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EU condemns deaths in Colombia tax protests

EU Debates |
The European Commission on Tuesday condemned the deaths of those who killed during ongoing protests in Colombia against a proposed tax reform, Reuters reported. "It is really a priority to stop the escalation of this violence and to avoid any disproportionate use of force by security forces," an EU spokesman said. At least 19 people and one police officer have been killed, while hundreds were injured.
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Colombia tax protests: At least 17 dead, ombudsman says

Colombia's office of the ombudsman has confirmed that at least 17 people were killed in five days of protests against a proposed tax reform.

At least 800 people were injured as the police clashed with demonstrators in major cities.

Human rights groups and protesters have accused riot police squads of using unnecessary force.

The reforms, which would have increased taxes on low- and middle-income groups, have now been shelved.

President Iván Duque announced on Sunday that the controversial measure would be withdrawn.

The casualty figures were made public by Colombia's office of the ombudsman which used data provided by the police and the attorney general's office.

They confirm reports by human rights groups which had reported more than a dozen people killed in protests in Colombia's major cities.

Colombia's ombudsman, Carlos Camargo, told Caracol Radio that the figure of those killed could be higher than the 17 they have so far listed. He said his office had received reports of 20 deaths but had not yet been able to verify all the reports.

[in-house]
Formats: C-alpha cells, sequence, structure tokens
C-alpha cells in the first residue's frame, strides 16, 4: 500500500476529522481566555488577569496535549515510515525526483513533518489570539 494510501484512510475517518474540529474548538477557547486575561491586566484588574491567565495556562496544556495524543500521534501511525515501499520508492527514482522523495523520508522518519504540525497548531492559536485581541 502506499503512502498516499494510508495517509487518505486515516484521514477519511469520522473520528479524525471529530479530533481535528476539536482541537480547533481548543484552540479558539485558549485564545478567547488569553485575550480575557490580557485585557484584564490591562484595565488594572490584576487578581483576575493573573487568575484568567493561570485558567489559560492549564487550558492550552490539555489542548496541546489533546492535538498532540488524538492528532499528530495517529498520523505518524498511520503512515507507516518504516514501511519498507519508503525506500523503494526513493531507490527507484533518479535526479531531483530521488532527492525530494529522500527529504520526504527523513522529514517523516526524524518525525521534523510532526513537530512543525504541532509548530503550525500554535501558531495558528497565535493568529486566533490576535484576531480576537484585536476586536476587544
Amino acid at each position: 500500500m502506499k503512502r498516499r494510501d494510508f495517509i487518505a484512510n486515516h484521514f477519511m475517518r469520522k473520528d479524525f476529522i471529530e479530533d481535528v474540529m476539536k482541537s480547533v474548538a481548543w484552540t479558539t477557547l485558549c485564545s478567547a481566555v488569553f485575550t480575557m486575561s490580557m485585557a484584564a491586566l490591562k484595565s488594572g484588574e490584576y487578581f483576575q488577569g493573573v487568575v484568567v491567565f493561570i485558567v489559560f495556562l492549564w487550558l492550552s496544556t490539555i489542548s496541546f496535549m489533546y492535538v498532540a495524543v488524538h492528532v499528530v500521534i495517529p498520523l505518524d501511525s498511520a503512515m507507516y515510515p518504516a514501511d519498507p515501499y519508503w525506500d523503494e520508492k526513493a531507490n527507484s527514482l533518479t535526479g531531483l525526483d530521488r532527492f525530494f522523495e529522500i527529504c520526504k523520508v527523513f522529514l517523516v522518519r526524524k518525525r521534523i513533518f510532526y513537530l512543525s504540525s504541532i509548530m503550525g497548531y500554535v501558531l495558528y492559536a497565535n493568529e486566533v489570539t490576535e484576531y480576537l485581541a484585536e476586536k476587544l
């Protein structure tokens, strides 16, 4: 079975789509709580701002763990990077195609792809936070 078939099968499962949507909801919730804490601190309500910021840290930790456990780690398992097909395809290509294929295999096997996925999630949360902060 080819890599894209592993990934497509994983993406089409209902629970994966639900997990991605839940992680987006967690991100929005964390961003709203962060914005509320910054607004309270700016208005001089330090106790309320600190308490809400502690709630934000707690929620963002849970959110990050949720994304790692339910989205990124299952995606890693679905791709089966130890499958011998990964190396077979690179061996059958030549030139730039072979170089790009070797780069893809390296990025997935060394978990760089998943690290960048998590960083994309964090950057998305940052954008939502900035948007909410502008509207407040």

Colombia's ombudsman's office is an official government agency tasked with overseeing the protection of citizens' human and civil rights.

Among those injured in the clashes were hundreds of police officers, according to the ombudsman's tally.

What were the protests about?

The protests started on Wednesday, when the largest trade unions called for a national strike to oppose the now shelved tax reform.

Colombians take to the streets to oppose tax reform

The government argued that the reform was key to mitigating Colombia's economic crisis. Its gross domestic product (GDP) dropped by 6.8% last year, the deepest crash in half a century, and the coronavirus pandemic has further driven up its unemployment rate.

The proposed reform would have lowered the threshold at which salaries are taxed, affecting anyone with a monthly income of $656 (£470) or more. It would also have eliminated many of the current exemptions enjoyed by individuals, as well as increasing taxes imposed on businesses.

It caused outrage among Colombians already battered by the pandemic and the protests were joined by many middle-class people who feared the changes could see them slip into poverty.

How did they get out of hand?
Protesters took to the streets in defiance of a court order ruling that the marches should be postponed because of a current spike in Covid-19 cases.

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